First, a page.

A Parasitic Wasp Unmasked: One Species Is Actually 16 Species

The tiny, iridescent parasitoid wasp is the latest insect shown to be a cryptic complex of genetically distinct species.

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The tiny, iridescent Ormyrus labotus always seemed suspicious for a parasitoid wasp. It wasn’t the wasp’s striking beauty — wasps can be conventionally attractive, too — but its life strategy. Parasitoid wasps lay their eggs on or inside other insects and arthropods, and the larvae eat their way out when they hatch. Each parasitoid wasp species tends to prefer one or a few hosts. But Ormyrus labotus had been observed laying its eggs in more than 65 different species of insects — far more than one or a few.

Ormyrus labotus parasitizes gall wasps, which lay their eggs on plants and induce them to form protective, swollen structures called galls around the larvae (a parasite, in a parasite!). When galls from different wasp species form, they take on a variety of sizes and shapes. Some are much tougher than others, some have unusual defensive strategies. There are galls that are chambered, secrete nectar or bristle with fibers. Parasitoid wasps often have specialized adaptations that allow them to broach certain kinds of gall.

But Ormyrus labotus, it seemed, had no problem penetrating an assortment of galls: lime-green and polka-dot round galls, spiky yellow galls on the blade of a leaf and stubbly galls on a twig. “It seemed weird that one species could be sort of effectively attacking all of these different galls,” said Sofia Sheikh, a doctoral student at the University of Chicago who did research on the wasps when she was at the University of Iowa.

It turns out that entomologists had good reasons to be suspicious. After extracting DNA samples from parasitoid wasps collected from oak trees around the country, Ms. Sheikh and colleagues at the University of Iowa have revealed that Ormyrus labotus is actually a complex of at least 16 genetically distinct species that, essentially, are indistinguishable to the eye. Their research was published Wednesday in the journal Insect Systematics and Diversity.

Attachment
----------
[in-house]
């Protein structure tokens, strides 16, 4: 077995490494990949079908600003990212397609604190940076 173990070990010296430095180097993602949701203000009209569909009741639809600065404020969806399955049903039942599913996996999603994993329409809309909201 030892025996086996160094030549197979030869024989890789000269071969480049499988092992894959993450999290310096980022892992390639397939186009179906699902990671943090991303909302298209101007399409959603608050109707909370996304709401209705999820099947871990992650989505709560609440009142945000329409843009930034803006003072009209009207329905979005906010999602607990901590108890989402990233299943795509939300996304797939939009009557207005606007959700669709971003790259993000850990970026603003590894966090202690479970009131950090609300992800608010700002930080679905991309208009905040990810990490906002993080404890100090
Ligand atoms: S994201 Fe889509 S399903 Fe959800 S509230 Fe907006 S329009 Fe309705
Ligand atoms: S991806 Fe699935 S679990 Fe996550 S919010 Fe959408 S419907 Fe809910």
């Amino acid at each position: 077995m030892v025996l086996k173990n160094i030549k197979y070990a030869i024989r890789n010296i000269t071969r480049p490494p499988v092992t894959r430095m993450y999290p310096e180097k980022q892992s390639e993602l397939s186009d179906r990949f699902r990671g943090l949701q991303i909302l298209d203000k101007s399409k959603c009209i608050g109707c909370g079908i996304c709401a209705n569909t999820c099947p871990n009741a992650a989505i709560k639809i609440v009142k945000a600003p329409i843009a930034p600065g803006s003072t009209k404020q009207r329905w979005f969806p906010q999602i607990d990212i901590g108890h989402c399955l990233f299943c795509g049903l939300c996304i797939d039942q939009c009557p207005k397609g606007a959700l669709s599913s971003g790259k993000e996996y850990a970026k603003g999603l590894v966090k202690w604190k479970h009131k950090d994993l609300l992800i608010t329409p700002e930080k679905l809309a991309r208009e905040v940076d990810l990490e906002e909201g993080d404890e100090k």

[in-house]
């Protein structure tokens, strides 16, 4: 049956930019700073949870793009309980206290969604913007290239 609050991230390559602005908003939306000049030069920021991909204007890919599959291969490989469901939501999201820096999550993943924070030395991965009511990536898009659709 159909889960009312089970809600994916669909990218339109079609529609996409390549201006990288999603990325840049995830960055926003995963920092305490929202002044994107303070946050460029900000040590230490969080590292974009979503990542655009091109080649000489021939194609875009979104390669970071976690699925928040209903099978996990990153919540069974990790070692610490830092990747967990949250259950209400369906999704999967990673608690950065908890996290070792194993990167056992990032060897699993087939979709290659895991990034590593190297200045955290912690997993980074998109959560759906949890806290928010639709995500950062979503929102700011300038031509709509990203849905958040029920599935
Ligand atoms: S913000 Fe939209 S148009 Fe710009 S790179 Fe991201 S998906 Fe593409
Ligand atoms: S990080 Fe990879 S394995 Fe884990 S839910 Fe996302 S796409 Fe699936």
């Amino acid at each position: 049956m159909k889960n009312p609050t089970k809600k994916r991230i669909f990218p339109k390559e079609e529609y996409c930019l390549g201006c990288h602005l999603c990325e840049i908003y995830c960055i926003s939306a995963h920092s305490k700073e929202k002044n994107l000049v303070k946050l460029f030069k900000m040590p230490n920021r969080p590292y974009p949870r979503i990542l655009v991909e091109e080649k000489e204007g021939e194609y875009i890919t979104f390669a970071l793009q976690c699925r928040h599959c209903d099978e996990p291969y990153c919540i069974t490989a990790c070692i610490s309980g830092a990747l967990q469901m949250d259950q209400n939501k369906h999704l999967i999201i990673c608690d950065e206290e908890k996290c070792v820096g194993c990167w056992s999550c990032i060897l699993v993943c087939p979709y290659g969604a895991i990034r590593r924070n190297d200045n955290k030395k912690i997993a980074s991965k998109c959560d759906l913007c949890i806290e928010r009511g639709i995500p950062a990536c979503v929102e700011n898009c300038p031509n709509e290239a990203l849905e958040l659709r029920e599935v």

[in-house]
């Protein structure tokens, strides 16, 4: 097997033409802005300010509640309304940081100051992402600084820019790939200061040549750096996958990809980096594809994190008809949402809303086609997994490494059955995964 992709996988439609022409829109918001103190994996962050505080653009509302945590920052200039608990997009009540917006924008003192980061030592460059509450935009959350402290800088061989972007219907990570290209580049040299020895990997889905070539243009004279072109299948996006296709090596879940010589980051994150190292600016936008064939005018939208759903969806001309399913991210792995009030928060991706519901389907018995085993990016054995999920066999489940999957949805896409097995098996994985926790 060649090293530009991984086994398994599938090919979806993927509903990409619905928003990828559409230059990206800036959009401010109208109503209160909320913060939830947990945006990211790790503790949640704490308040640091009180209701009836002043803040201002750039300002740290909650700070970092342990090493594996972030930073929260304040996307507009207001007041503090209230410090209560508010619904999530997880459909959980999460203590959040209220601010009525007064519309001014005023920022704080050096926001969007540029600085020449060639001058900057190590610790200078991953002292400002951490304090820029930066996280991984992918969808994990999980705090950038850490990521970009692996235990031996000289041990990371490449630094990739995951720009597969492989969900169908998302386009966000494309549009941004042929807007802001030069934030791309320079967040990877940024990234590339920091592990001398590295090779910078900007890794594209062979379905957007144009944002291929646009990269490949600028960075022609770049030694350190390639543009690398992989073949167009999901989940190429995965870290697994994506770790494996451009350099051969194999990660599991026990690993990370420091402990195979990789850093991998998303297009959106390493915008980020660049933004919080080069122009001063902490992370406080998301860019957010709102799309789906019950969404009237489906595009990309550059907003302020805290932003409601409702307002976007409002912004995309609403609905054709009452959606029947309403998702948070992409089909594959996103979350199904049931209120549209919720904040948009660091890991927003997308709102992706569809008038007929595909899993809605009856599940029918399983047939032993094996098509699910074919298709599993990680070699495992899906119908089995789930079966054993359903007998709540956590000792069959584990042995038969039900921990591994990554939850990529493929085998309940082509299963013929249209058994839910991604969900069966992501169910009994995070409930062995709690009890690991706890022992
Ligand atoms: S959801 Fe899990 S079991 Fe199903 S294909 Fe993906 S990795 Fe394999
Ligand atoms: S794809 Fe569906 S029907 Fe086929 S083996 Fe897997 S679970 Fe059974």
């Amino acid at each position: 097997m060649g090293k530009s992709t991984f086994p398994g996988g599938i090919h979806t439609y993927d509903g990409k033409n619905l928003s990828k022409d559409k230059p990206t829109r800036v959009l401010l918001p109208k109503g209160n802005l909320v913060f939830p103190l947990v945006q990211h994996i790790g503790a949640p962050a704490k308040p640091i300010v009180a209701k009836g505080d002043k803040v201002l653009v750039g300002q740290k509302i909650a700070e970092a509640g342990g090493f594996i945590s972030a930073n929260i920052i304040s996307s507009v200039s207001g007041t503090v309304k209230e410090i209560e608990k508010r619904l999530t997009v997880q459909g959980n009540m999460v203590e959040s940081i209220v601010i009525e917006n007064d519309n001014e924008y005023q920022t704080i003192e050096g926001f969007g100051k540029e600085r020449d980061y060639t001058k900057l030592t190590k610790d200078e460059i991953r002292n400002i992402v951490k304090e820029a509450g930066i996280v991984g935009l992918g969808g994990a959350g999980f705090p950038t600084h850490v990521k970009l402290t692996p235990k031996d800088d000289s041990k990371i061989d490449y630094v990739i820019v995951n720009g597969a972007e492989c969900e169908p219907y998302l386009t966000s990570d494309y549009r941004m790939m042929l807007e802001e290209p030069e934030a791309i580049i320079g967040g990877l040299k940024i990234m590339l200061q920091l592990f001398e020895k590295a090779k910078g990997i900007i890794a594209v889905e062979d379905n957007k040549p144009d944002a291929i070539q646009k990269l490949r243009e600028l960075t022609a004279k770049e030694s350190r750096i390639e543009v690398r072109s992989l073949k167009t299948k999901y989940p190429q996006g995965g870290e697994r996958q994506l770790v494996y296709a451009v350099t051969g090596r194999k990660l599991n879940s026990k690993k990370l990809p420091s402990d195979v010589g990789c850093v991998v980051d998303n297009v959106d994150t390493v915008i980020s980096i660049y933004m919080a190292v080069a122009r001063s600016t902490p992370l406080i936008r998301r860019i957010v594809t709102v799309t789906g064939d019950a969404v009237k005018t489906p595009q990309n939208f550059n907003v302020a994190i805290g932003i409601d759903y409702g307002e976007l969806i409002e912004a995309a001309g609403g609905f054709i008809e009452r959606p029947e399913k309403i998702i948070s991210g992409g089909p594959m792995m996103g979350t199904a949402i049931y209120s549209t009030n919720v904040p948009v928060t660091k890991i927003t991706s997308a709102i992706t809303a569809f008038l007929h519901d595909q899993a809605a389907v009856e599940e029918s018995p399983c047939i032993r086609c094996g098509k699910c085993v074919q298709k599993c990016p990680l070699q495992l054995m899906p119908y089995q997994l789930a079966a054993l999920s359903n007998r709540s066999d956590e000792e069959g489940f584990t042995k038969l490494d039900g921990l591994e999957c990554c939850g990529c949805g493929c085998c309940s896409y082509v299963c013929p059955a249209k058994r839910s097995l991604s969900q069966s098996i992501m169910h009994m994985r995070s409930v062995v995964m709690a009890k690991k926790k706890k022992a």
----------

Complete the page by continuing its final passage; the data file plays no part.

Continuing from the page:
The paper, the researchers note, is the latest in a string of studies unmasking supposedly generalist parasitic insect species as complexes of many species. And the scientists are certain more of this hidden diversity lurks in insects that have not been studied for decades — there may be even more species of Ormyrus labotus.

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These examples are teaching scientists to “be suspicious” of any parasitic wasp species believed to be generalists, said Josephine Rodriguez, an entomologist at the University of Virginia’s College at Wise, who was not involved with the research.

The paper emerged out of a larger project studying the co-evolution of North American gall wasps and their parasites, said Andrew Forbes, an evolutionary biologist at the University of Iowa. “Nobody has looked at these groups for 50 to 100 years,” said Miles Zhang, a research entomologist at the USDA Systematic Entomology Lab, adding that much of the work on gall wasps was completed by the biologist Alfred Kinsey, who is much better known for his namesake human sexuality scale.